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‘Silence’ is a Haunting Look at the Struggle of Faith

‘Silence’ is a haunting look at the struggle of religious conviction and the price of martyrdom.

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In its journey through underground Catholicism in 17th century Japan, Martin Scorsese’s Silence covers a lot of lush, misty ground, wafting through questions of doubt and morality versus faith with meditative patience. While the allusions to the one-sided communication inherent in religion may occasionally feel like familiar philosophical territory, a rarer look at the mentality and repercussions of martyrdom proves powerful and fascinating, turning the story about two Jesuit priests on a mission to reclaim one of their own into a thoughtful and moving exploration of the struggles true believers face both outward and in.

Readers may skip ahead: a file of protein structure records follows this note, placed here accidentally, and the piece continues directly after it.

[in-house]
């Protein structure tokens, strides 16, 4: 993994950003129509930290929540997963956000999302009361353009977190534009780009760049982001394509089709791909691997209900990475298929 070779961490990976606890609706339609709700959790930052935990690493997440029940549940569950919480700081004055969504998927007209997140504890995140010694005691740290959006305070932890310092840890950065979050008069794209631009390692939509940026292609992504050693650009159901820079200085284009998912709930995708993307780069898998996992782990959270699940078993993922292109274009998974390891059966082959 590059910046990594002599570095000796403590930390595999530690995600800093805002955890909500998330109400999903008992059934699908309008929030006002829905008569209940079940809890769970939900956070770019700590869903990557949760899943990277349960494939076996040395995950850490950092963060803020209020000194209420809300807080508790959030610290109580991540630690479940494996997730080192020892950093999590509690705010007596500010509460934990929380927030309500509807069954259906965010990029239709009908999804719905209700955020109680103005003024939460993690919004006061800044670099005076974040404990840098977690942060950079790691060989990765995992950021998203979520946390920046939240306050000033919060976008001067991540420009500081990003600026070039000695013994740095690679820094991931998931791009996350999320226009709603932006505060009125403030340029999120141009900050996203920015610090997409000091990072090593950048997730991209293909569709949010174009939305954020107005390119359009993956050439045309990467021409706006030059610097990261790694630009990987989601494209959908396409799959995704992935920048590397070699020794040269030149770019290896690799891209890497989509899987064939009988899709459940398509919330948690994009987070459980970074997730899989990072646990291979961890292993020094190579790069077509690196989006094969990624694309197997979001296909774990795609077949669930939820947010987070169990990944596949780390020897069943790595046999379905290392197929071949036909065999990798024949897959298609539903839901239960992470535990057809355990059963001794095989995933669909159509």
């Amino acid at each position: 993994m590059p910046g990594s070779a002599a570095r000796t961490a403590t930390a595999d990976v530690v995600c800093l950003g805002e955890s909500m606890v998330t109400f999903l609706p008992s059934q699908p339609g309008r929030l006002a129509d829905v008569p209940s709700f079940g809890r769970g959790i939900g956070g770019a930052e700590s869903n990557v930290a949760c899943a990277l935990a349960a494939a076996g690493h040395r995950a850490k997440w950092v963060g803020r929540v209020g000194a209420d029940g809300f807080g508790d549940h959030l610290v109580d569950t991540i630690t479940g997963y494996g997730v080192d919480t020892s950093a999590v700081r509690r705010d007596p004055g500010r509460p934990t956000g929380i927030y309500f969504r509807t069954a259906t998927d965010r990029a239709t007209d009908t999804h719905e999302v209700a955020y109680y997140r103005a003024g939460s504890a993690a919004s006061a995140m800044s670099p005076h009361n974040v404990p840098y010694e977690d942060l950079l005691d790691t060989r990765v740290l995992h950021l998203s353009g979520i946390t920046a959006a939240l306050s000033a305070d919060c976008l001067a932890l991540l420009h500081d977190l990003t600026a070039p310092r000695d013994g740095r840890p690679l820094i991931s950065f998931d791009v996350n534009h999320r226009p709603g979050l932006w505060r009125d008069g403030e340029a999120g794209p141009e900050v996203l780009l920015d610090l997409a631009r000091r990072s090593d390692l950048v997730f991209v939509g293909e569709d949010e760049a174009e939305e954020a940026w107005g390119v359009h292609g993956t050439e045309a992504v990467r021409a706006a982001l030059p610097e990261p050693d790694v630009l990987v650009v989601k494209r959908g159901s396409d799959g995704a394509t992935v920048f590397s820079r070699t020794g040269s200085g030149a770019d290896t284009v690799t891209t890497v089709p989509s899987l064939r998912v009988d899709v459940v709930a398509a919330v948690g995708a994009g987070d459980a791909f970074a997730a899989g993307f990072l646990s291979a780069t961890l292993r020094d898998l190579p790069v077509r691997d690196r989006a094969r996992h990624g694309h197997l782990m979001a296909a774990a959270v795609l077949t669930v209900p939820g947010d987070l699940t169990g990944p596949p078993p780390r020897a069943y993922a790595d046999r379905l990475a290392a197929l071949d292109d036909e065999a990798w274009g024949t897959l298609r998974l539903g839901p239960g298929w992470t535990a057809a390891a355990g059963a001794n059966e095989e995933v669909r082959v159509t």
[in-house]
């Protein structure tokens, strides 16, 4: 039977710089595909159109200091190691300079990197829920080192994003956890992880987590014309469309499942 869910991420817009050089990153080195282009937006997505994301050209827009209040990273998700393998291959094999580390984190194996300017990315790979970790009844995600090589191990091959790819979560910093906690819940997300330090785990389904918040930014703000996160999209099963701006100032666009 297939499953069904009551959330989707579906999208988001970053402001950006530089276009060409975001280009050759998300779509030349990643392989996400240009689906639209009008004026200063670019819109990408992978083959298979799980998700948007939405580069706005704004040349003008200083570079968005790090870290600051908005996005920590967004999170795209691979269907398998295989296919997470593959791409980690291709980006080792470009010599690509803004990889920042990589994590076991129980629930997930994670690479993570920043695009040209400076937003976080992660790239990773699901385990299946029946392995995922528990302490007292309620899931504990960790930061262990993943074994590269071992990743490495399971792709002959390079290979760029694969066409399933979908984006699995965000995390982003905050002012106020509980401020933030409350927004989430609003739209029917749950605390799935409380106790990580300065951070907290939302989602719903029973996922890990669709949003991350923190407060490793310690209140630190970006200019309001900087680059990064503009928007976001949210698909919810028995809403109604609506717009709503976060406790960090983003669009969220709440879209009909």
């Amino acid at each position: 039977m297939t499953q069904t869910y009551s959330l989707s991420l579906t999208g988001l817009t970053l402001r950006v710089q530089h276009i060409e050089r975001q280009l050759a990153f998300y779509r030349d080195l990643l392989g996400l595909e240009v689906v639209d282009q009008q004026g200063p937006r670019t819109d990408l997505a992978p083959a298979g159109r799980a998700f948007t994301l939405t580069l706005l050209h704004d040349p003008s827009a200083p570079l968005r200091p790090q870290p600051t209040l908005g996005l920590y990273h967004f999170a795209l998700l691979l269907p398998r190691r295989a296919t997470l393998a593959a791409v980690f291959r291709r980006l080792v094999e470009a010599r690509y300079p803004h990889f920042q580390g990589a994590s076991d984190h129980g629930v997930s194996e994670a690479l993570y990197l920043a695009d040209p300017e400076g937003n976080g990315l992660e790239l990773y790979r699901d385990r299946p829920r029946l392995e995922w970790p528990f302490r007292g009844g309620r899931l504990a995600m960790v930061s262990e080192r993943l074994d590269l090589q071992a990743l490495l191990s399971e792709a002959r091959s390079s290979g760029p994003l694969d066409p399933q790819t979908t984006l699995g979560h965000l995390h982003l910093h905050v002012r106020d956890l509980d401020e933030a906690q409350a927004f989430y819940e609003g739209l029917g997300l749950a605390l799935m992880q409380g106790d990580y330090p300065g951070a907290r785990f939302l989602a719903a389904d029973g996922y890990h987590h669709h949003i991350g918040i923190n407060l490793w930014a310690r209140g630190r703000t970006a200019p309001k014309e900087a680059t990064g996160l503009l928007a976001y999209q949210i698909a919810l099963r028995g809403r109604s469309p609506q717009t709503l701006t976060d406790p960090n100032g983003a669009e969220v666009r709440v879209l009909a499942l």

In disbelief at the news that their mentor, Father Cristóvão Ferreira (Liam Neeson), has publicly renounced Christianity after enduring torture at the hands of a shogunate out to dispel Western religion from the entirety of Japan, Portuguese Fathers Sebastião Rodrigues and Francisco Garupe (Andrew Garfield and Adam Driver, respectively) request the opportunity to travel abroad and track down the fallen clergyman, hopeful to discover the truth behind his grave apostasy. Upon being smuggled into country, the two men witness firsthand the severity of the situation for the remaining native Catholics, with villagers forced to gather in secret lest they be subject to harsh penalties, including death. Administering mass, possessing items with Christian symbols, and particularly their two new “padres” being seen in the open could bring the wrath of the “inquisitor” down on these devout peasants, but in this poor flock that needs tending Rodrigues sees the great test he has yearned for, and he is determined to serve God by filling their needs, even if it means sacrificing his own life in the process.